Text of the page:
This brings me to Independent Film Maker James Ricardo, the scripter and director of Sunnyvale. This guy's a better writer than I am, but suffers from the same malady of "worlds that stay" working better than "words we say". When the main character (played by Ricardo) would grace the original release version of Sunnyvale with one of his philosophical and humorously observant lyrics, he practically looked like he needed to breathe into a paper bag for a while, and you could see his eyes getting bigger and bigger at the strain. The Emperor of Austria from Amadeus appeared in a poof of smoke on my shoulder, at one point, and said "Yes! Too many notes!"
Herein lies some of the success of the latest version of Sunnyvale (now re-titled "Opie Gets Laid"). It's the same story as before, with the same nobody who gets luckier than Midas in fingerless gloves, the same series of cool, yet cruel women passing through his life (and often deciding to stay), and the same edgy and hilarious dialogue that Ricardo does so well from the first version. However, James Ricardo has seized upon his somewhat uneven independent debut and has taken a good look at the constructive (and not so constructive) criticisms, threw the whole bundle into an empty pizza box he tucked under his arm and journeyed back to his high rise grotto, where he locked himself in with plenty of pizza, cheeseburgers, doughnuts, soft drink bottles, martini glasses, porn, zombie movies, editing equipment and one strangely battered and overplayed DVD copy of Point Break.
The outcome of this brainstorm were rewrites and re-shoots, along with reassignments of the more AQUALUNG-rhythm lines to where they are best utilized. The result is a much more coherent, paced and humorous version of Sunnyvale, arriving improved, but not compromised. This "new" Opie Gets Laid utilizes music better (and to a much more comical effect), handles flashback sequences more seamlessly, is edited into a more ordered flow and has a much better look to it. But I'm happy to say that this new version of Sunnyvale is not a brand new movie with a new name. Ricardo was smart enough to take a step back, look at his movie with a critical eye, consider suggestions, change (or re-shoot) only that which needed work, and deliver a final product that still feels like Sunnyvale, with all the charm and humor of the original, without the pork and boredom that marred its second half.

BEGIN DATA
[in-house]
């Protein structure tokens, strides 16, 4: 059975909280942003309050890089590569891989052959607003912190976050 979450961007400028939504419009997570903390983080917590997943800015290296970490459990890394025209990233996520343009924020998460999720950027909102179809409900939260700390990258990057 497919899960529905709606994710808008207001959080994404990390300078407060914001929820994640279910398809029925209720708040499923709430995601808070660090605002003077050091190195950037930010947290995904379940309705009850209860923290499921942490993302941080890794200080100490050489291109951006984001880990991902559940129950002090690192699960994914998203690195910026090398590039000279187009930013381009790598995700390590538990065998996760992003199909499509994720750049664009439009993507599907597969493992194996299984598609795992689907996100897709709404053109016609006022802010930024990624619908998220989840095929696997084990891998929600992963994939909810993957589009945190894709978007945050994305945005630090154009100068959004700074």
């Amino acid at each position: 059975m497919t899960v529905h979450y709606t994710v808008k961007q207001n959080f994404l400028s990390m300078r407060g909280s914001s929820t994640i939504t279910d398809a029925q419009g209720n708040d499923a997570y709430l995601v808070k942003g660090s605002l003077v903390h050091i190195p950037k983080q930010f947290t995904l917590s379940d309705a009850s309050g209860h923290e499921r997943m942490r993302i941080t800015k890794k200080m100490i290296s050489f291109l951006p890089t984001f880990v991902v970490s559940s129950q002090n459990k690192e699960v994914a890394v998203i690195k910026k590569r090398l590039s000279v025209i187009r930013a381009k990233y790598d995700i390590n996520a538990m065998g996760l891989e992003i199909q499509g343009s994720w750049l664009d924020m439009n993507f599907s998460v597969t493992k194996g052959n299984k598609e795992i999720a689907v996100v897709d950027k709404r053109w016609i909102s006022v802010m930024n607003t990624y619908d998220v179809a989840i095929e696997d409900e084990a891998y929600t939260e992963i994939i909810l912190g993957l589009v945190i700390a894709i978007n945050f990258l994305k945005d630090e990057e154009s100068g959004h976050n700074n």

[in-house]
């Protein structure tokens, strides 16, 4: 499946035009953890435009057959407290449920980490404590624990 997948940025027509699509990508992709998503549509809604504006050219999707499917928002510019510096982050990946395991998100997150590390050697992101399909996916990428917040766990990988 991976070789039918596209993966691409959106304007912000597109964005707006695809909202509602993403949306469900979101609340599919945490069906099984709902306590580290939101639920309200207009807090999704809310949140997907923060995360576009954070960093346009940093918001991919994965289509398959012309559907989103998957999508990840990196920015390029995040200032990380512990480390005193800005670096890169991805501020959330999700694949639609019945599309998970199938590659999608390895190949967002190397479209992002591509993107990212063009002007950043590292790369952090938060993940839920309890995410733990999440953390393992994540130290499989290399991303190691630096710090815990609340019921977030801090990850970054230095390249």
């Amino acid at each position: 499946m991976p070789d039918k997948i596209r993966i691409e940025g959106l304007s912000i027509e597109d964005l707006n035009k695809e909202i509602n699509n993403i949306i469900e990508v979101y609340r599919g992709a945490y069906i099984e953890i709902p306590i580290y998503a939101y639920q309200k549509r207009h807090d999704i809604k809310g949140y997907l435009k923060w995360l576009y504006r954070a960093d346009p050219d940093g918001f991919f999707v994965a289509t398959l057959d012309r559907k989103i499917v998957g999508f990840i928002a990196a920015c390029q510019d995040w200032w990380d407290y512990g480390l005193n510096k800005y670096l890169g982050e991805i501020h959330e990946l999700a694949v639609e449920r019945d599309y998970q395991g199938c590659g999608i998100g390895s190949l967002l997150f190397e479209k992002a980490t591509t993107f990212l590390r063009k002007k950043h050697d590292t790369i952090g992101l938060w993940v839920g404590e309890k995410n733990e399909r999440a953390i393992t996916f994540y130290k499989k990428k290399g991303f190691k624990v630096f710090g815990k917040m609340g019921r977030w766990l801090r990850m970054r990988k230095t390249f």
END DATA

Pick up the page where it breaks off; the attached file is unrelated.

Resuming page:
For those of you who haven't seen this film (and though I'm collecting DVD copies of it, not enough of you have seen it), this is the story of a self-described "Opie", a thirty year old virgin living rent free in his uncle's apartment, with his uncle's sports car and an unemployment check that keeps him in black clothes (black hides dirt), junk food, video games, porn, and Mountain Dew highballs. This man's veil is anything but sunny, and it's a wonder that he even opens the door when his cute little neighbor chick puffs her way into his life like a misunderstood Peter Paul and Mary song.
It takes "Opie" about ten minutes of screen time to utter his first line, which starts an avalanche of dialogue that laces together his multiple "first times". You see, it's not just the cute little neighbor stoner Thai (April Wade) that he ends up sleeping with, but amazingly Thai's lesbian lover Dakota (Ute Werner) too. When Jesselynn Desmond's Rain (the accidental result of an answered internet personal) insinuates herself into his life, this hapless loser finds himself having to actually schedule time with his three lady friends, who somehow agree to this... just so long as he doesn't (ha ha), see anyone else.
If you're thinking this is completely unrealistic and are wondering just how the hell such a lonely mooch could possibly get so lucky, don't worry, he's thinking the same thing, and the women in his life are wondering the same thing too. But they keep coming back. Herein lies the comedy. There is no asking "why" here, beginning, middle or end, without ruining the whole thing. Ricardo takes the concept that Opie isn't our hero, but is all we've got to the Nth degree this time around, introducing him to the sound of hard driving action music, while he's doing nothing but carrying doughnuts and pizza from the elevator to his apartment. Opie, who puts the very person of Bill Shatner up on a pedestal, finds himself in a premise to rival the very pornos he's been renting, and the question of whether the fantasy or the reality is better will leave every like-minded geek-Opie in the audience not scratching their heads, but shaking them in denial. Yep, it's safe to say that irony holds this movie together like a stomach staple powered by the dark side of the force. Ricardo doesn't have to explain why you should care about his character... chances are you'll feel ambivalent at best, and that's the comedy, boils and ghouls!